I was recently asked if I could make a case for Judaism – without comparing it to other religions. First off, I don’t believe in defining religion by what we are and what they’re not. The question also involved personal spirituality and avoiding a retreat to Tevye’s answer to everything: Tradition.
That said, I can certainly teach about the essence of Judaism, but I couldn't make a case for it any more than I can make a case for Catholicism. I don’t think that’s how religion is supposed to work. Also, as far as personal spirituality, that's a term I don't know how to define anymore.
Also, what we refer to tradition in Judaism is actually Jewish law developed over millennia with a goal of bringing holiness into our lives and by extension into our surroundings.
If I had to do this briefly, I'd follow the teachings of Hillel, an ancient sage. A Roman pagan asked him to explain Torah while standing on one foot. He said: "do not do to others what is hateful to yourself. The rest is commentary, go and study."
Judaism is an intricate web of practice and belief -- in which practice generally trumps belief. This extends to ritual observance to helping others, kindness, ethics, etc. For instance, we learn in 'Torah to keep kosher. The system developed over time through rabbis who were basically practicing lawyers and judges -- Jewish law encompasses everything. As far as kosher goes, I believe that God wants me to keep His laws and cares how I eat. It's a way of keeping God before me.
In Judaism, "charity" is referred to as "tzedakah." This isn't the same as charity on a voluntary basis -- the Hebrew word means justice and is a command.
We believe wholeheartedly in peace but are human beings at a loss as how to achieve it. We believe in self-defense -- wars of choice are just plain wrong.
There are a host of divided opinions on Israel. Israel is our holy land. We've been there for at least 3,000 years. How do we live there in accordance with Divine precepts of holiness and survive? We're conflicted, deeply. Ironically, according to the sage Maimonides, Islam is closer to us in theology and practice than any other religion. Obviously, we also share deep roots with Christianity.
I don't remember who first said (and whether Jew or non-Jew) religion should afflict the comforted and comfort the afflicted. There aren't any easy answers. That's why so much of Bible is troubling, we have to wrestle with the text to understand it. Some of it is history -- and often not history to be proud of but to learn from (and I hate leaving dangling prepositions).
Learning should always continue an ongoing discussion. In fact, Judaism discourages solitary reading and study. It has its place, but it's never fully grasped until it becomes part of a conversation (if then). Every book we read and study will lead to more questions.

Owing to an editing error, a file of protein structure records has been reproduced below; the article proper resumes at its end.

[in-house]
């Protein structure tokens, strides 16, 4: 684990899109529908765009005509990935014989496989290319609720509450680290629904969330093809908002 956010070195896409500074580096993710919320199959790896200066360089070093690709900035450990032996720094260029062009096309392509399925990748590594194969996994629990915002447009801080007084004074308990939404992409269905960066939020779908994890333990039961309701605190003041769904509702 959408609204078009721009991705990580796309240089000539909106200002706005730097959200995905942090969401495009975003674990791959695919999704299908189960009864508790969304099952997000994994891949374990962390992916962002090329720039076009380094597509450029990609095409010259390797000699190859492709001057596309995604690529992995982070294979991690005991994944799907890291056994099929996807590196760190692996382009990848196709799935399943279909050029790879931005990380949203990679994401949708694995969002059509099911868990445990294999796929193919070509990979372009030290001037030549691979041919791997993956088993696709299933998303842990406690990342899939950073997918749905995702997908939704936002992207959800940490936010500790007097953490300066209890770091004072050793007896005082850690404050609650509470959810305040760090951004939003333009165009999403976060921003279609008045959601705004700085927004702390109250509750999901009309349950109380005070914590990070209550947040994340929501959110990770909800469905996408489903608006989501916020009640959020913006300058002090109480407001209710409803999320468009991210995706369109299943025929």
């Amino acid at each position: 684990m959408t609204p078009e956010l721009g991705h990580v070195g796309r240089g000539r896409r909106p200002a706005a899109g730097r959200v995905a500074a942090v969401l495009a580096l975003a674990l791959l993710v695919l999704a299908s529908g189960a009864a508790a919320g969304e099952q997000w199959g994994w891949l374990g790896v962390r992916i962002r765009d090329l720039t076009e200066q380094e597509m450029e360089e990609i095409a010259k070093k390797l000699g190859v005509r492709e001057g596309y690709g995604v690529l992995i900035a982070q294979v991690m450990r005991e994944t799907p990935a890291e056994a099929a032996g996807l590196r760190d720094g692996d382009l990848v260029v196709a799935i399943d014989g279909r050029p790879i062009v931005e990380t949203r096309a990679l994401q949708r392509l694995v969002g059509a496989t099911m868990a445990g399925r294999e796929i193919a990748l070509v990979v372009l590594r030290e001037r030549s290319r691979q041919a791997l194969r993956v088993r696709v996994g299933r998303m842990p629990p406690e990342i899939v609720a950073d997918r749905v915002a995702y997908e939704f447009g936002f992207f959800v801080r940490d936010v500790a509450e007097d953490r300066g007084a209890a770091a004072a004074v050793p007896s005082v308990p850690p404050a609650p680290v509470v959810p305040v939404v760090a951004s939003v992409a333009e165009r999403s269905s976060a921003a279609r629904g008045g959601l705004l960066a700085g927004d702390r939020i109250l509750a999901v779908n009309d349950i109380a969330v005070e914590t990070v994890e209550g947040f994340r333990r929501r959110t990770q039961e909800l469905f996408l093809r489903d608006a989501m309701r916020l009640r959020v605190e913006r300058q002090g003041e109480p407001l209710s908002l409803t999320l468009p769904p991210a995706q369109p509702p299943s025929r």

I was also asked about Hebrew and making our services more welcoming. As far as the Hebrew: it's simply that this is our particular way of worshiping because that has been our language for thousands of years. I can study texts written over thousands of years – whether from North Africa or Poland – because Hebrew is a Jewish binder. The use of Hebrew in service also means that I can pray at any synagogue anywhere and participate.
Even for those who don't understand the language, in a very deep way, the words are outer garments that carry our thoughts and yearnings to God. We may not even be consciously aware of the process. We sing our prayers, so we don't often have sheet music. But they're prayers and our offerings to God. Who cares if we get the notes wrong or don't say it all correctly? It's a learning process.
It takes a while for many to become truly comfortable at our services. The only way to change that is to alter the distinctly Jewish method of worship. After a while, it becomes second nature. As an occasional experience, service attendance – or prayer in general -- rarely works. It's like a dialogue with your spouse that sometimes is better than others, but if it's not regular, you get out of touch, ie: “Hello dear, we live in the same house but haven’t spoken in months – but why do you seem so distant from me?” It works the same with God.
It’s certainly not a case of trying to make people feel out but to preserve what is distinctly Jewish. While our services may be hard to penetrate, there's a glimpse of eternity in knowing that Jews across the ages and across the world are saying much the same thing at much the same time in praise of God.
In general, there are no easy answers. We live in an uncomfortable world and maybe we should always guard against too much comfort. A spiritual status quo leads to complacency – and complacency is the surest way to end growth.